This might be pure coincidence but I just wonder if this Coterie of confidence men and Exclusive Coterie is connected in some way. The use of this word Coterie which is not a word I read often and the connection with card cheating seems interesting, so thought I would put it up.

Denver Times July 14, 1901
Crack Bunco Man Will Be Rearrested Tomorrow.
But the Traveler Had "Brawses" on His Trunk and Sped Along After Blonger Had Been Made to Cough Up.
A new complaint will be filed tomorrow by the district attorney against Lou Blonger, the head of a coterie of confidence [men?]. Blonger was arrested last week on a complaint signed by George Ritter, who charged him with enticing him into a brace poker game and swindling him out of $300. Justice Rice was aroused from his slumbers at 2 o'clock by Ritter and an officer, and a warrant secured for Blonger.



Posted: March 4th, 2005, 8:23 pm
by Bill Mullins
Probably just a coincidence. "Coterie" is a word which, while not obsolete, has fallen from favor over the last hundred years.


Posted: March 4th, 2005, 10:09 pm
by Richard Hatch
A painting by Marshall D. Smith, illustrator of THE EXPERT, sold at auction today and can be viewed here:
Marshall D. Smith Painting


Posted: March 5th, 2005, 5:49 am
by Tommy
Mr Hatch it seems from this that Marshall Smith is more well known to magicians than the Art World, they do not deem it worth a mention that Marshall Smith was the illustrator of the of the Erdnase book or are unaware of this fact. I do not know if this interests you but it seems they are looking for help for his biography. See below:
These Notes from AskART represent the beginning of a possible future biography for this artist. Please click here if you wish to help in its development:

A Chicago and New Orleans painter known for street scenes, Marshall Smith exhibited in the 1930s at the Art Institute of Chicago. He was also a WPA artist.


Posted: April 3rd, 2005, 6:07 pm
by Richard Lane
In the interest of completeness:

The Charles Branden Commercial Co. is not mentioned in any volume of the Marvyn Scudder Manual of Extinct or Obsolete Companies, or the Robert D. Fisher Manual of Valuable and Worthless Securities.

Did anyone chase down the certificate of incorporation from the Illinois vaults?


Posted: April 4th, 2005, 4:14 pm
by Richard Hatch
Another book illustrated by Marshall D. Smith is currently on eBay. It is missing a page, but I assume all the Smith illustrations are there. Here's a link:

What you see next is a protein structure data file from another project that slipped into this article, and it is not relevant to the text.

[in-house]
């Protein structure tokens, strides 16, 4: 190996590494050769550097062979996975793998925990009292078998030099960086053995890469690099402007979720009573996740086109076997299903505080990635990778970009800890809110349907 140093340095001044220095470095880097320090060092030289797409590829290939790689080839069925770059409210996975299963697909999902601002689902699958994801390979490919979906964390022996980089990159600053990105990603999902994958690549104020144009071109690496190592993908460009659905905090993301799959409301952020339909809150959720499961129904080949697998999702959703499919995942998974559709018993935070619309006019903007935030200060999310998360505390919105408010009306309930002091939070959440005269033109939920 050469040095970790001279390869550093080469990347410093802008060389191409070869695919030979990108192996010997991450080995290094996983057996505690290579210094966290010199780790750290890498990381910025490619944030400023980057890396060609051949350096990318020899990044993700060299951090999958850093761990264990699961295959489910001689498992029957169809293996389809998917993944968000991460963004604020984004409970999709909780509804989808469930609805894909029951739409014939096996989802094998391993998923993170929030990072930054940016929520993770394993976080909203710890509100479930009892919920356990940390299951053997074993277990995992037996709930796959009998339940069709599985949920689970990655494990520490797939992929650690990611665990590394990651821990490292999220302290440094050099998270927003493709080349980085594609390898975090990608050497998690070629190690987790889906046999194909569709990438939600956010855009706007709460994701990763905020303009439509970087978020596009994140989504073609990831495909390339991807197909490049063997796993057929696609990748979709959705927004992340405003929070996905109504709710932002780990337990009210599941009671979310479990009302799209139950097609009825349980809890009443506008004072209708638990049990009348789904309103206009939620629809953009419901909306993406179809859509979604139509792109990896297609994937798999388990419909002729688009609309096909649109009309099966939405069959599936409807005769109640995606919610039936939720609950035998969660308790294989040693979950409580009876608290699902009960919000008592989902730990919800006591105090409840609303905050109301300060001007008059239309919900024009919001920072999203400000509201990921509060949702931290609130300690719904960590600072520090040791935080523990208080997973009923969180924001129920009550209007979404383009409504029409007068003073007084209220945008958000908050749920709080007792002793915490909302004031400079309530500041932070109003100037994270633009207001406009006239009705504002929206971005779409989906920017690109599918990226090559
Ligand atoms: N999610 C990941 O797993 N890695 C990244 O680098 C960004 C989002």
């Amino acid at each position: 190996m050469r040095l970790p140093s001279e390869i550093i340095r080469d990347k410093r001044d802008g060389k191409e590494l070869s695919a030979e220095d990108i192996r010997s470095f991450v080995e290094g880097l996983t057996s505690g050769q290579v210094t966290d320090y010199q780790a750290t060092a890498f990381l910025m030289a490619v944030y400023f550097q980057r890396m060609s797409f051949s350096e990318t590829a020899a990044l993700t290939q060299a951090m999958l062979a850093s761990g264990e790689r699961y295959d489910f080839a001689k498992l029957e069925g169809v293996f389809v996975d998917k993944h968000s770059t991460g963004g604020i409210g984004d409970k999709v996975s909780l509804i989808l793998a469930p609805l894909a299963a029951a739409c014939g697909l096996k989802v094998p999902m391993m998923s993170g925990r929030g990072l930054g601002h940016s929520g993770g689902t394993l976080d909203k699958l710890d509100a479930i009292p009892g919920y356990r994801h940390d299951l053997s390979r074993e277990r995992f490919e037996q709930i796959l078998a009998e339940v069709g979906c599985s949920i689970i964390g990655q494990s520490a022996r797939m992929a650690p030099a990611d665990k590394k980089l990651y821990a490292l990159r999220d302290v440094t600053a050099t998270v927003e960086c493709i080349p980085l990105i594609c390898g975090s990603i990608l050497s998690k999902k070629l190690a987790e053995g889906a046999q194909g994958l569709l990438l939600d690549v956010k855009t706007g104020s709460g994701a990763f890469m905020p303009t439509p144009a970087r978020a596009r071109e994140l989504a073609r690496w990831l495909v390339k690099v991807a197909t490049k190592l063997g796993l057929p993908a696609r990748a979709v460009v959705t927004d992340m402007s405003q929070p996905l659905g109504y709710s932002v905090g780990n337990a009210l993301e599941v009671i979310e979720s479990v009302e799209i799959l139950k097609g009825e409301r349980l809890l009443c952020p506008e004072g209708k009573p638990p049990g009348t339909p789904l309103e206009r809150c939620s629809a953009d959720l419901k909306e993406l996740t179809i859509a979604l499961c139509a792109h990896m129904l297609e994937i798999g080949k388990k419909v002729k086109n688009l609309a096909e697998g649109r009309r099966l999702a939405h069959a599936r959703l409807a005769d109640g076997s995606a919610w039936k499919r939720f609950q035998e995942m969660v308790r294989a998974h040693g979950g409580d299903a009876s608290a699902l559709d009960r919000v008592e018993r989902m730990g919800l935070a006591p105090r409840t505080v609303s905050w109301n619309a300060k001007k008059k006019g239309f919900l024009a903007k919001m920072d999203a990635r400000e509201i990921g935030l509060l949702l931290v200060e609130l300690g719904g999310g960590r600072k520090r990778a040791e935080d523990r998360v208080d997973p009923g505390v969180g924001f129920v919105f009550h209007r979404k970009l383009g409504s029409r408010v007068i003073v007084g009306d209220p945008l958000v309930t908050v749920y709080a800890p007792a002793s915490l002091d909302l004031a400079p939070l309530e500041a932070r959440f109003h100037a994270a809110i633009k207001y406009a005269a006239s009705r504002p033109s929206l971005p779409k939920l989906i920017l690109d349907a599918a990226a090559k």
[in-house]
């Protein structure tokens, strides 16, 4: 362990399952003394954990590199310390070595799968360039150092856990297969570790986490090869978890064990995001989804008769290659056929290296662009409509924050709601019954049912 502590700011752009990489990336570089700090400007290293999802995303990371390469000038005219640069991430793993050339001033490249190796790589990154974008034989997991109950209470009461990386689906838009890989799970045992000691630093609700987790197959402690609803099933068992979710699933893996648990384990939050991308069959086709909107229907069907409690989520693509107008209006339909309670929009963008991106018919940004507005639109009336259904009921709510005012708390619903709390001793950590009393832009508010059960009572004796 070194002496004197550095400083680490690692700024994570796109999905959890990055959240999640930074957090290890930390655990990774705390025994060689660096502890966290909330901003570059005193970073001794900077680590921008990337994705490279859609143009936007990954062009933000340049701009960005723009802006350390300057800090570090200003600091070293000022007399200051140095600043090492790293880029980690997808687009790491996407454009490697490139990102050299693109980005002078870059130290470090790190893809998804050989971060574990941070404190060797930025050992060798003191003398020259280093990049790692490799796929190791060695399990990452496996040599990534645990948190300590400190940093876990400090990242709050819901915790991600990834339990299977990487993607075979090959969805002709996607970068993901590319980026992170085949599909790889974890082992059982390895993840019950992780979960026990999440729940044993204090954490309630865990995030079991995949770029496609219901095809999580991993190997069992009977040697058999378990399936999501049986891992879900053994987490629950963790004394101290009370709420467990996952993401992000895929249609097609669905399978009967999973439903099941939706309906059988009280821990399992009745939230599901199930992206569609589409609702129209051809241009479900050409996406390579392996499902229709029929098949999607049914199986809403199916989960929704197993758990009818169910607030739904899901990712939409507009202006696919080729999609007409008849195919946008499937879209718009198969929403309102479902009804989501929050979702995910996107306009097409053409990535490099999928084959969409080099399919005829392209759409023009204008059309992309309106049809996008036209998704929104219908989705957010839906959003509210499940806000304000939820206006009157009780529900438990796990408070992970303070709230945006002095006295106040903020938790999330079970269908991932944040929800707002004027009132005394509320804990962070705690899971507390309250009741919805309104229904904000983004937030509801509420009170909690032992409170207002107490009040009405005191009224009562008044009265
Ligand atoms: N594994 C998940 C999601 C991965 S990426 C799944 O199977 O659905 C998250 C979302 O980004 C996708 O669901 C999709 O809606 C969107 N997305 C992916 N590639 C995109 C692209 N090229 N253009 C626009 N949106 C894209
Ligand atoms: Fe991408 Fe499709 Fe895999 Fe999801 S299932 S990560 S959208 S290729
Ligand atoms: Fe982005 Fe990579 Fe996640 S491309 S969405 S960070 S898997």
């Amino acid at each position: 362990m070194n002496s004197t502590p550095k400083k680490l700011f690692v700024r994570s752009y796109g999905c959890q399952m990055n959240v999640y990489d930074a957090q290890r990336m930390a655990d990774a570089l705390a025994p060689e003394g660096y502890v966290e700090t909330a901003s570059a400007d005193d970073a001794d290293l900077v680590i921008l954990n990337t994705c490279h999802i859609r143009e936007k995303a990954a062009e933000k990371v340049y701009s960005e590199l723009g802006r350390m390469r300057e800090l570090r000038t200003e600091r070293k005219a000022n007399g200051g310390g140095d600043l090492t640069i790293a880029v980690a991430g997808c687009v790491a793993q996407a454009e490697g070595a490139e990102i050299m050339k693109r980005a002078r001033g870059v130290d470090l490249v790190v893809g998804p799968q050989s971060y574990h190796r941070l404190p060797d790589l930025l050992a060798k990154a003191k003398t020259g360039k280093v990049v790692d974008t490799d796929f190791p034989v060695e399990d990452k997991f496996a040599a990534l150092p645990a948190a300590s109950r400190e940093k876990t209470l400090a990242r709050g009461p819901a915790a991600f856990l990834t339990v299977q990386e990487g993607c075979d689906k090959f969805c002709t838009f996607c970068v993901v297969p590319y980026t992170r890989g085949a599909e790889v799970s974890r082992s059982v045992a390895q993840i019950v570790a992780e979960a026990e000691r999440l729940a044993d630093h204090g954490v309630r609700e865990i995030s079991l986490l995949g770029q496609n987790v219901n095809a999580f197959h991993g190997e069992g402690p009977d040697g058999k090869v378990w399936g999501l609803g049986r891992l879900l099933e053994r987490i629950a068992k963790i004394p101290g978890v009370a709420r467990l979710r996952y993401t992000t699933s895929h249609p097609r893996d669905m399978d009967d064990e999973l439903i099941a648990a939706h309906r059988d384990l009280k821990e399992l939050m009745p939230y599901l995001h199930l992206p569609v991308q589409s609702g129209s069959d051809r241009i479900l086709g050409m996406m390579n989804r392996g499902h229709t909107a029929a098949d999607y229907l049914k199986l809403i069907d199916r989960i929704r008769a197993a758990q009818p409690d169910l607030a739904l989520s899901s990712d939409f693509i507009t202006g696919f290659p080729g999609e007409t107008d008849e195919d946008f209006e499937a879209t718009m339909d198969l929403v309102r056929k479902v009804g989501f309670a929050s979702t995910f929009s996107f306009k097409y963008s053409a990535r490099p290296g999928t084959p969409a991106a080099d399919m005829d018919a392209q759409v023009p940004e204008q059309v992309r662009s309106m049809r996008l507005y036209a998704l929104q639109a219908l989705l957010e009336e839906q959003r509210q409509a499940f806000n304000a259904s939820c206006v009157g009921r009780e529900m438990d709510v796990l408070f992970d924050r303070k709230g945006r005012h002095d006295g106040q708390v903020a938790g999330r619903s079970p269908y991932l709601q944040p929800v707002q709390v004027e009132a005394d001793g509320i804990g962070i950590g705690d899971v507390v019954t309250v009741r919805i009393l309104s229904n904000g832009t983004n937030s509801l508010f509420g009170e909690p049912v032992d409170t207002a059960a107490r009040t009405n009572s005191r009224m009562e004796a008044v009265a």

Marshall D Smith illustrated book on eBay


Posted: April 25th, 2005, 5:58 am
by Richard Hatch
Here's another book illustrated by Marshall D. Smith on eBay, showing some of his illustrations:
Jack Henderson Down South on eBay
Warning: The cover illustration (by Smith) is no longer "politically correct" and might be offensive to some. Perhaps that is also why it is fetching such a high price, with reserve not yet met!


Posted: May 14th, 2005, 5:37 pm
by Richard Hatch
Here's another painting attributed to Marshall D. Smith being auctioned off tomorrow in Oak Park, Illinois:
Marshall D Smith Painting
Opening bid of just $200...


Posted: May 16th, 2005, 8:15 am
by Bill Mullins
It looks like the Smith painting only brought $225.


Posted: May 16th, 2005, 5:37 pm
by Brian Marks
Eardnase, so who is he?


Posted: May 17th, 2005, 4:53 am
by Jonathan Townsend
Originally posted by Brian Marks:
Eardnase, so who is he?
That would be Lobe Eardnase, a cousin of the illustrious author of Expert at the Card Table.


Posted: May 17th, 2005, 9:35 am
by El Mystico
Author of "Expert at the Ear Surgeon's table"


Posted: June 1st, 2005, 1:06 am
by Guest
Would it please be possible for someone to briefly rattle out the names of those already under the Erdnase spotlight? Ie who's already been looked at?

I have a name that so far fits the bill; dates, place, and he has a strong literary background. Like the aforementioned Andrews in this post however, no pack of cards found yet. Would really appreciate knowing if he's been targeted yet and/or dismissed as nothing.

Thank you.


Posted: June 1st, 2005, 4:04 am
by Guest
Hello everyone, I've thoroughly enjoyed reading this topic thus far, and I'd like to add my thoughts:

I had the honor of meeting with Darwin Ortiz the day before yesterday and we had an interesting discussion about who Erdnase was. He informed me that the Chicago bank that issued M.D. Smith's check (for payment of the illustrations) was later bought out by a larger bank which today still maintains account information from 1902. The source that gave Ortiz this information, which he did not disclose to me, has not contacted Darwin with follow up information. Only a few legal formalities needed to take place before the account information could be given out, but that's the last Ortiz heard of the investigation.